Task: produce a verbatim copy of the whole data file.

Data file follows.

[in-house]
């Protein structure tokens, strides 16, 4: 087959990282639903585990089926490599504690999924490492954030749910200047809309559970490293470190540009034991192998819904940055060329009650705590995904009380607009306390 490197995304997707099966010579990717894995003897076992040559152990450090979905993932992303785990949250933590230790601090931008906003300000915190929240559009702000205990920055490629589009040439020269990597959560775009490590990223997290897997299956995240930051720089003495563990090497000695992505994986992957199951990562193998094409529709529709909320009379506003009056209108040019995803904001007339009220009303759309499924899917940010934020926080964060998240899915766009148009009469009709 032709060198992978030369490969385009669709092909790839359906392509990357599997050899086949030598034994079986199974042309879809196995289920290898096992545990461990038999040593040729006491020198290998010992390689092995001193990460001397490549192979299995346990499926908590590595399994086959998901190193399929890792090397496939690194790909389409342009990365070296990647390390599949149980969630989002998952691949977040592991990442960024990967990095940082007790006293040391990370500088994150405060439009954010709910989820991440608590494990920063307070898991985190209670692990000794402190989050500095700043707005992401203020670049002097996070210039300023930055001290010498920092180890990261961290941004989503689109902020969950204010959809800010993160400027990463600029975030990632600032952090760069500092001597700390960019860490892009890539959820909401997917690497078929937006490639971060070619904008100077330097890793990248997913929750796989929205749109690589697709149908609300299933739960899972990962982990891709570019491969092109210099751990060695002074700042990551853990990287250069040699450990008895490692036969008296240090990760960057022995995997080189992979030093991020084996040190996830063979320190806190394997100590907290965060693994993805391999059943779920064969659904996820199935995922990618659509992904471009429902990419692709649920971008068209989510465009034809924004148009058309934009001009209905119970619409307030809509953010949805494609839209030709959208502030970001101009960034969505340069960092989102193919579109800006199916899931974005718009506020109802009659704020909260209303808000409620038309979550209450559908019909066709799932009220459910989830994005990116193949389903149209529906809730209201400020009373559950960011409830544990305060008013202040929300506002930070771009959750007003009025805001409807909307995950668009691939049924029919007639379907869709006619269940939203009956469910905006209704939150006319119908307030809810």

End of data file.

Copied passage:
[in-house]
């Protein structure tokens, strides 16, 4: 087959990282639903585990089926490599504690999924490492954030749910200047809309559970490293470190540009034991192998819904940055060329009650705590995904009380607009306390 490197995304997707099966010579990717894995003897076992040559152990450090979905993932992303785990949250933590230790601090931008906003300000915190929240559009702000205990920055490629589009040439020269990597959560775009490590990223997290897997299956995240930051720089003495563990090497000695992505994986992957199951990562193998094409529709529709909320009379506003009056209108040019995803904001007339009220009303759309499924899917940010934020926080964060998240899915766009148009009469009709 032709060198992978030369490969385009669709092909790839359906392509990357599997050899086949030598034994079986199974042309879809196995289920290898096992545990461990038999040593040729006491020198290998010992390689092995001193990460001397490549192979299995346990499926908590590595399994086959998901190193399929890792090397496939690194790909389409342009990365070296990647390390599949149980969630989002998952691949977040592991990442960024990967990095940082007790006293040391990370500088994150405060439009954010709910989820991440608590494990920063307070898991985190209670692990000794402190989050500095700043707005992401203020670049002097996070210039300023930055001290010498920092180890990261961290941004989503689109902020969950204010959809800010993160400027990463600029975030990632600032952090760069500092001597700390960019860490892009890539959820909401997917690497078929937006490639971060070619904008100077330097890793990248997913929750796989929205749109690589697709149908609300299933739960899972990962982990891709570019491969092109210099751990060695002074700042990551853990990287250069040699450990008895490692036969008296240090990760960057022995995997080189992979030093991020084996040190996830063979320190806190394997100590907290965060693994993805391999059943779920064969659904996820199935995922990618659509992904471009429902990419692709649920971008068209989510465009034809924004148009058309934009001009209905119970619409307030809509953010949805494609839209030709959208502030970001101009960034969505340069960092989102193919579109800006199916899931974005718009506020109802009659704020909260209303808000409620038309979550209450559908019909066709799932009220459910989830994005990116193949389903149209529906809730209201400020009373559950960011409830544990305060008013202040929300506002930070771009959750007003009025805001409807909307995950668009691939049924029919007639379907869709006619269940939203009956469910905006209704939150006319119908307030809810």